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2015-04-14
Journal Article
2015-01-0734
Yasuhiko Saijo, Mitsuhiko Ueki, Hirokazu Watanabe, Yoichiro Tejima
Abstract Honda developed a technology to quantify automotive steel corrosion from the rust reduction current detected by a proprietary developed sensor. The values calculated based on Faraday's law did not match the actual measured values for the mass loss of iron due to the added resistance of rust formed between electrodes on the sensor. It was determined that the resistance of rust depends on the environment, and this issue was resolved by setting the correction values for that influence. As a result of this research it was found that the values calculated from the sensor measurements matched those from the mass loss of test specimen on a vehicle. Honda is utilizing this newly developed technology for corrosion research and field data collection.
2015-04-14
Journal Article
2015-01-0730
Tsutomu Miyadera
Abstract A pre-treatment technique for improving coating adhesion on stainless steel has been developed. This method dramatically enhances the adhesion between the stainless steel and the coating by pre-treating the stainless steel with a known nickel strike plating for a short period of time. Furthermore, when this process was applied to stainless fuel filler pipes to improve corrosion resistance, layout restrictions and chipping covers became unnecessary, costs were reduced, and vehicle weight was lowered.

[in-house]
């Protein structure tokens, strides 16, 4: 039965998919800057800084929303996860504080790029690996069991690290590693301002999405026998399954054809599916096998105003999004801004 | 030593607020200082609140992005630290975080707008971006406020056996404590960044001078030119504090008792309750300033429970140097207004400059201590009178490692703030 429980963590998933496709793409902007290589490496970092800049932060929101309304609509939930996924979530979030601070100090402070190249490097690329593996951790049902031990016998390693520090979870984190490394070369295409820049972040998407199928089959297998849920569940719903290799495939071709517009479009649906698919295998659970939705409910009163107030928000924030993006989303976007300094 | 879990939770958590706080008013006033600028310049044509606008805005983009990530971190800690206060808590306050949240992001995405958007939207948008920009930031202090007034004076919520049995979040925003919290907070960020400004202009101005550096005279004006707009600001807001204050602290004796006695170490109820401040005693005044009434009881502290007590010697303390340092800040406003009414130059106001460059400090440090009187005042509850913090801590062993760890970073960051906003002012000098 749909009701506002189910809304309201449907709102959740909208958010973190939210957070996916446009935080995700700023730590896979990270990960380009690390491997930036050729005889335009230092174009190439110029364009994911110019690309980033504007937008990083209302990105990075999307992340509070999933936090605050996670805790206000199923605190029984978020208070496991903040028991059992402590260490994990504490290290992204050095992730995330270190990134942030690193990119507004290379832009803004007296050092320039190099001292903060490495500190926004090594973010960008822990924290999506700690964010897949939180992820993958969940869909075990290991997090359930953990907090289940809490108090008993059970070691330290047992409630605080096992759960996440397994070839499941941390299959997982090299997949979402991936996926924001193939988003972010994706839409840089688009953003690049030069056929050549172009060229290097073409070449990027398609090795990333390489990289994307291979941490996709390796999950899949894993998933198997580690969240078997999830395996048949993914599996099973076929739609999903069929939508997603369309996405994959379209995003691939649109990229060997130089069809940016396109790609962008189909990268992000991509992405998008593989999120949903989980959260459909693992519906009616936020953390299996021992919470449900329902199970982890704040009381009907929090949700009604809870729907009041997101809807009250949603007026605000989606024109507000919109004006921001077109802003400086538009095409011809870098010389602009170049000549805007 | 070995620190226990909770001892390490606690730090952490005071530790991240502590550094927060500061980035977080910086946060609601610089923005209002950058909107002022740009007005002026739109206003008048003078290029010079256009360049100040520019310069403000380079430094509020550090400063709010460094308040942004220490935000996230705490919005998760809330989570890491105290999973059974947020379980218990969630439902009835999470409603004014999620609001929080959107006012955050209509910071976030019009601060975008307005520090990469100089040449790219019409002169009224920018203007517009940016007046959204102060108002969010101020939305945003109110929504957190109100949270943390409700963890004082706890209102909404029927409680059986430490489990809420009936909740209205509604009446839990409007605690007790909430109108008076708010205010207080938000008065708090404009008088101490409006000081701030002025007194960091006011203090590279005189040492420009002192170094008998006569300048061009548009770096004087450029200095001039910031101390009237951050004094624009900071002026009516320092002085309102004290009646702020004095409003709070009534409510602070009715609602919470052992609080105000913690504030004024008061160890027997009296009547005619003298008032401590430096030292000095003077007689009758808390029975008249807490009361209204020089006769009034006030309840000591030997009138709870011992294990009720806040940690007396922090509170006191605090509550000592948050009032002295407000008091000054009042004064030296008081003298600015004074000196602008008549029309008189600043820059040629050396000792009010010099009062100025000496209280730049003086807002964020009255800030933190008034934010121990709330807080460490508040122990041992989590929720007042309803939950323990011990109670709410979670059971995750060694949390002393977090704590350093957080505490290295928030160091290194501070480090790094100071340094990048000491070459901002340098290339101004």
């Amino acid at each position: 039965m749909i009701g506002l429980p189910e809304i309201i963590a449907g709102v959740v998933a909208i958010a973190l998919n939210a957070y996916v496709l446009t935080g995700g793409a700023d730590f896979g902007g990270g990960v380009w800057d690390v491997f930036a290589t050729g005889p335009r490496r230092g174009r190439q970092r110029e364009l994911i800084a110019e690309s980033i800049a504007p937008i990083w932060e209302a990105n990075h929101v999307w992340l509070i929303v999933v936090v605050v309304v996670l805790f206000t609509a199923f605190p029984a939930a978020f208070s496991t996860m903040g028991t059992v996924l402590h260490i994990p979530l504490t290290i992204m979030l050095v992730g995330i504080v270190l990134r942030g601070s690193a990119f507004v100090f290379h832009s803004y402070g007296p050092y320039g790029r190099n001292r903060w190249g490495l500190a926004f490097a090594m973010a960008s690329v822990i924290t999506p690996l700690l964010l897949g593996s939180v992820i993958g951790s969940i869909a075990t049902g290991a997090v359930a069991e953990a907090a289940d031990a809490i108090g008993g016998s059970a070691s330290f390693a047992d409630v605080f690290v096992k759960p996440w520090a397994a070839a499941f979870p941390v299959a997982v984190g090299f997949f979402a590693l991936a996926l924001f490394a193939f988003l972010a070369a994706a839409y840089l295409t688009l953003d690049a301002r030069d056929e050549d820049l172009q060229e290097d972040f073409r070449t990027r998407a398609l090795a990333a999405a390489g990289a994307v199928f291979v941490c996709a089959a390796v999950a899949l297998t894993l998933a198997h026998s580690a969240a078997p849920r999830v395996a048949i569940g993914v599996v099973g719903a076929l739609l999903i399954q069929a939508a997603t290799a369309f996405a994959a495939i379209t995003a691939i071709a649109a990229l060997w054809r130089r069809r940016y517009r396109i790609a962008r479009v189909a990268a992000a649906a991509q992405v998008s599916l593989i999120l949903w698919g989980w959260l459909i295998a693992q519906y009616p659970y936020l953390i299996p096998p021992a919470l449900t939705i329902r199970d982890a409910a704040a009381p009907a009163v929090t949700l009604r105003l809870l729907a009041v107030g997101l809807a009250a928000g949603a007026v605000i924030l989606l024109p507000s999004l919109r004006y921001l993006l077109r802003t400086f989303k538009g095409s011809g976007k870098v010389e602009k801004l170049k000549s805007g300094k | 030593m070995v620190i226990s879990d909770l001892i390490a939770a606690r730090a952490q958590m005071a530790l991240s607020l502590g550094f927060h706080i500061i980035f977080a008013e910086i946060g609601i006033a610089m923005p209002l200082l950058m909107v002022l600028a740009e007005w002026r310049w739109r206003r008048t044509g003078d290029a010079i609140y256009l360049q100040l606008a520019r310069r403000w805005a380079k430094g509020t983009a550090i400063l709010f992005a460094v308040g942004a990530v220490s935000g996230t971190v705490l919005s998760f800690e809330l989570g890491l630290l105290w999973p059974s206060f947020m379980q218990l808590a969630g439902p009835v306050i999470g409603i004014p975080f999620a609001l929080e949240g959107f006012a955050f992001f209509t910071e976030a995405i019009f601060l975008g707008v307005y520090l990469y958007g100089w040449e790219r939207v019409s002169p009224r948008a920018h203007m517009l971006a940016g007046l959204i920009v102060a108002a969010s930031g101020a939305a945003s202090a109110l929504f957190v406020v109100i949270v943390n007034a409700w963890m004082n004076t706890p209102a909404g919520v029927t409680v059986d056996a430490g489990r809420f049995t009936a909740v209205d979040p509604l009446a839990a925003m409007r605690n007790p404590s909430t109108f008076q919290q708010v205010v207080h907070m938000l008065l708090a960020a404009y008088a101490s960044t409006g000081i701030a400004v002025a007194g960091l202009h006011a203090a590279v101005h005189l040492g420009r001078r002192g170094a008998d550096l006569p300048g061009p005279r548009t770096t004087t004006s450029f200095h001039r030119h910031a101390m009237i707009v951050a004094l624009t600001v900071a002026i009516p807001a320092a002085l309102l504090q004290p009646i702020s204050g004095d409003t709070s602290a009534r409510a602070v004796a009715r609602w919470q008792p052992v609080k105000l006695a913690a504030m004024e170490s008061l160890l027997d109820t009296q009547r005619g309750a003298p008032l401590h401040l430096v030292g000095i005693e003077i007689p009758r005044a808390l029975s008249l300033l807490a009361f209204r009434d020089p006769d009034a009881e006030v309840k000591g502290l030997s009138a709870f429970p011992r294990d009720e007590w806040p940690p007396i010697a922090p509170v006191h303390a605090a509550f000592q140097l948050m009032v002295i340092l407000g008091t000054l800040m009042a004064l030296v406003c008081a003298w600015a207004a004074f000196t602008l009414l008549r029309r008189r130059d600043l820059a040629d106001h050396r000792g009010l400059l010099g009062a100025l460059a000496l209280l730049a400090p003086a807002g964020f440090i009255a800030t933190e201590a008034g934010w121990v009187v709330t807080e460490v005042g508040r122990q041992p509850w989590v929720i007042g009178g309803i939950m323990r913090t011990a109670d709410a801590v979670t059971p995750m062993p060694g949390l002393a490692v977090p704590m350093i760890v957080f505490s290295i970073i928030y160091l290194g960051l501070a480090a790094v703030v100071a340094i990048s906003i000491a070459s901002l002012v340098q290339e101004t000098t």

2015-04-14
Technical Paper
2015-01-0264
Jeya Padmanaban
Abstract This study examined the Consumer Product Safety Commission (CPSC) Death Certificate file to identify frequency and rate of accidental CO poisoning deaths associated with exhaust gases of stationary vehicles in enclosed areas. A comprehensive search was then made to determine whether or not there was an increase in such deaths with the introduction of “smart keys” (available as standard equipment beginning in 2004). For 2000-2011 CY, the CPSC file contained 4,760 death certificate records for ICD-10 code X47 (accidental poisoning by exposure to other gases and vapors). The manual review of narratives for these records covered 2004-2011 and found 1,553 CO poisoning deaths associated with vehicle exhaust, including 748 for enclosed areas. For these 748 incidents, information on victim and location was then identified, and an exhaustive effort was undertaken to determine whether the vehicles involved were equipped with rotary or smart keys.